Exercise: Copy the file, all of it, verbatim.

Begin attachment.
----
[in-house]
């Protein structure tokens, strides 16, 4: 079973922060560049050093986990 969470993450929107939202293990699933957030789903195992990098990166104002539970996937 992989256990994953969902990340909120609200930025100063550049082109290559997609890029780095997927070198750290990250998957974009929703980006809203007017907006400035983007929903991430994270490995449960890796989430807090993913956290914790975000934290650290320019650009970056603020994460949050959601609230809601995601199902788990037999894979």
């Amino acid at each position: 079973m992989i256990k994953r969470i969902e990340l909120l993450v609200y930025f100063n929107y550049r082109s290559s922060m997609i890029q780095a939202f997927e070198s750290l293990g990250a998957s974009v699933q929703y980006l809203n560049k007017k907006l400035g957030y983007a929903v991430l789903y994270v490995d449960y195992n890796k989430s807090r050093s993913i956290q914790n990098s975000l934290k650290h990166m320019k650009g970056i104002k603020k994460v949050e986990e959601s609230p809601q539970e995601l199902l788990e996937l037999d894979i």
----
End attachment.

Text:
[in-house]
């Protein structure tokens, strides 16, 4: 079973922060560049050093986990 969470993450929107939202293990699933957030789903195992990098990166104002539970996937 992989256990994953969902990340909120609200930025100063550049082109290559997609890029780095997927070198750290990250998957974009929703980006809203007017907006400035983007929903991430994270490995449960890796989430807090993913956290914790975000934290650290320019650009970056603020994460949050959601609230809601995601199902788990037999894979």
């Amino acid at each position: 079973m992989i256990k994953r969470i969902e990340l909120l993450v609200y930025f100063n929107y550049r082109s290559s922060m997609i890029q780095a939202f997927e070198s750290l293990g990250a998957s974009v699933q929703y980006l809203n560049k007017k907006l400035g957030y983007a929903v991430l789903y994270v490995d449960y195992n890796k989430s807090r050093s993913i956290q914790n990098s975000l934290k650290h990166m320019k650009g970056i104002k603020k994460v949050e986990e959601s609230p809601q539970e995601l199902l788990e996937l037999d894979i």